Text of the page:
Do NOT Try to Play It: The Gory World of the Blue Whale Challenge
(The past few weeks have seen a spate of incidents all linked to the sinister ‘Blue Whale Challenge’ game. In the light of these incidents, The Quint is reposting this article, which was first published on 2 August 2017)
A Blue Whale. A Quiet House. A Silent House. A Sea of Whales. Wake Me Up at 4:20 am.
No, I haven’t lost coherence. These are the various names of the Blue Whale Challenge, best described as an internet 'game’ wherein takers of the challenge are assigned a curator to guide them through and enforce 50 steps of self-harm – the last being killing yourself to win.
The Blue Whale Challenge originated and spread in Russia in 2013, and over 130 teen suicides have been reportedly linked to the challenge across the world. However, no concrete evidence linking the two has been found. And even though Russia claims to have done everything to curb this online menace and made arrests, perhaps it is too little, too late, since ‘phonies’ have now taken the place of the original curators to carry forward this trend.
Russian social media platform, VKontate.com, is where it all begins. Curators of the game skulk through the platform looking for at-risk teens who have either shown suicidal tendencies or have expressed a morbid curiosity for the game
One theory says the game references to blue whales who commit suicide by getting beached. The steps include seemingly harmless actions like “wake up at 4:20 am”, “listen to music they send you” to more disturbing ones like “doing a lot of cuts on you”, and “sit down on the ledge of the roof”. Another theory says the ‘whale’ is the curator who doles out the next task after receiving photographic evidence of the previous one being completed.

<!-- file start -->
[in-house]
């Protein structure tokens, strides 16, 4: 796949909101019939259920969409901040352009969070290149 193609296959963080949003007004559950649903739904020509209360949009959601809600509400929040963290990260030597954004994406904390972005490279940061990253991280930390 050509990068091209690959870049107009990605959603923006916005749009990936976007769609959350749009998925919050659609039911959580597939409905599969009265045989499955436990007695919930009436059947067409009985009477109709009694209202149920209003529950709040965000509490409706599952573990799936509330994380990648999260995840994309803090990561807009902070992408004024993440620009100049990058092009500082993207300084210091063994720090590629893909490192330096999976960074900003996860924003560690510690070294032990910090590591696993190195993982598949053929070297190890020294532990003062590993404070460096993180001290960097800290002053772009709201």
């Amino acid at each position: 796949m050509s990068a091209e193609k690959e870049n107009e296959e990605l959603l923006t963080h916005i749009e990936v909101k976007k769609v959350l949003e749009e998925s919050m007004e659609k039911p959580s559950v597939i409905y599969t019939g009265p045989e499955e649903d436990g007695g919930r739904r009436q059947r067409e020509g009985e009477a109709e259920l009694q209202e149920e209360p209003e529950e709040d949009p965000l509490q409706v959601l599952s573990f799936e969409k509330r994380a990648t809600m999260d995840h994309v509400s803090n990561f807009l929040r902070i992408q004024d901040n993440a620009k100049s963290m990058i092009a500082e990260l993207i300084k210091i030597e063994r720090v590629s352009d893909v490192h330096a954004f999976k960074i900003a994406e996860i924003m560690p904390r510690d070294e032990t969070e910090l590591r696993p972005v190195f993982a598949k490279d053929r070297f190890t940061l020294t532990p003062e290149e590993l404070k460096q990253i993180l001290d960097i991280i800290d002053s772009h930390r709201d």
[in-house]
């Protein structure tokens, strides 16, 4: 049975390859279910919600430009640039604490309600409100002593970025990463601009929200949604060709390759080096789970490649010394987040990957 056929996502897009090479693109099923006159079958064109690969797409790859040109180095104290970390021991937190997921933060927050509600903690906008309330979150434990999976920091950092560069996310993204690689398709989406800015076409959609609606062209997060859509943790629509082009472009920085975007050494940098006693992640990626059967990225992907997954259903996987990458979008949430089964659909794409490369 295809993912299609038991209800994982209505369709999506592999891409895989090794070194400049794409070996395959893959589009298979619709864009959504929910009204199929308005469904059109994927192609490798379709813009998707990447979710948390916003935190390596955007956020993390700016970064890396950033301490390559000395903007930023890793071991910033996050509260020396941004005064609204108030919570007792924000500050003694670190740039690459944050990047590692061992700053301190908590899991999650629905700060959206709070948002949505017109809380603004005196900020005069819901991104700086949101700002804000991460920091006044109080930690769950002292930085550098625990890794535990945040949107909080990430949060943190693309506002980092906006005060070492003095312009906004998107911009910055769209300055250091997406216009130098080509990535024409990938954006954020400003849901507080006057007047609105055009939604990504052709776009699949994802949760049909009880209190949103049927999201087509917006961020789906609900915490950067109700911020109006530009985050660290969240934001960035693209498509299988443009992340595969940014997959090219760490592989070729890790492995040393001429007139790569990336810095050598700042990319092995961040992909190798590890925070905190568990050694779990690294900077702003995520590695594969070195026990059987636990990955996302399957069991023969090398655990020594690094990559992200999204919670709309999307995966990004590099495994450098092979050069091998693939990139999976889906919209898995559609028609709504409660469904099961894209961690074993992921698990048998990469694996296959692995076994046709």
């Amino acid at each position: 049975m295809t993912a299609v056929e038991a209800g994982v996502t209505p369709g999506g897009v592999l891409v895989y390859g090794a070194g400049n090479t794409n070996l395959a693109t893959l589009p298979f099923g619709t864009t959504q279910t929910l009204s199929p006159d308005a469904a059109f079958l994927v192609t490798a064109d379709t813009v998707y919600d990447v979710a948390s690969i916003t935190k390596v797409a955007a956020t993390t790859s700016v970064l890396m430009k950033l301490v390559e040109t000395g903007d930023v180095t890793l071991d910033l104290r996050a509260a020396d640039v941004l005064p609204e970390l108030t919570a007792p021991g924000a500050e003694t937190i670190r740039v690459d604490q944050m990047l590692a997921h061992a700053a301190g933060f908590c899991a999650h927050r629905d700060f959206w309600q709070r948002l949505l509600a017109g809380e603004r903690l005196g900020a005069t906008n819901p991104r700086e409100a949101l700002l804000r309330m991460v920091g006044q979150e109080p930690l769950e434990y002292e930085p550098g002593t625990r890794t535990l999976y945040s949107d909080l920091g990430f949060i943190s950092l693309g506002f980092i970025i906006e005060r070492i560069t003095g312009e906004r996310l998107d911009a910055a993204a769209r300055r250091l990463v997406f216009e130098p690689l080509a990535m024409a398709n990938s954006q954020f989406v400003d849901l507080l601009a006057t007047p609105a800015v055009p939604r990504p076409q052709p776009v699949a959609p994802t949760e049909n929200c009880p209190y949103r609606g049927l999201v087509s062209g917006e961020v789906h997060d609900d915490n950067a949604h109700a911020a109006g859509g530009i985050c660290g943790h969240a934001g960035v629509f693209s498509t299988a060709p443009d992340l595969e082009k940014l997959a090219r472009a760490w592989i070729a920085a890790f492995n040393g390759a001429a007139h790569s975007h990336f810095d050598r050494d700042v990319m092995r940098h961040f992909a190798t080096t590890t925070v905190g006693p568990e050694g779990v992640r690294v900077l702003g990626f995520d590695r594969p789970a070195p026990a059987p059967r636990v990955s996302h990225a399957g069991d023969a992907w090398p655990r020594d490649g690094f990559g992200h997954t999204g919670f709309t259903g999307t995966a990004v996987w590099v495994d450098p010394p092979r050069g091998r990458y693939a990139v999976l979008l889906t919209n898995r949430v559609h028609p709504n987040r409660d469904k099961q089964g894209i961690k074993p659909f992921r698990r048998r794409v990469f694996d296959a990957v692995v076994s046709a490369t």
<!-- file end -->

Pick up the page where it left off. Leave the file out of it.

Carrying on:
While these are the standard steps of the game, the twisted phoney curators who have stepped in often change the tasks to include even weirder, more grotesque tasks like “carve F666 into your boobs”.
While to a well-adjusted adult or mature teen, these tasks obviously won’t stick, keep in mind that curators are older people who prey on pre-teens or really young teenagers. They threaten to kill these kids' loved ones by making them believe they have details of their friends and families, and force them into continuing the game. Then, as the kids go further, these ‘curators’ gain access to damaging secrets and pictures which they could use as blackmail should the child try to back out.
To a child who is depressed or suicidal, these threats can seem very real, especially after performing some of the first 49 steps of self-harm. The curators are basically sadists who abuse already at-risk children. Gradually the challenges gets darker and darker, till the young players feel suicide is their only option to get out of this game... and life.
There is a clear connection to marijuana culture throughout the game, as seen by the many references to 4/20 or 4:20 am. “Blue Whale” also happens to be a slang for a big hit of marijuana after which one can’t stop coughing. The players are sent electronic music with noises made by whales in distress and scratching and screaming sounds.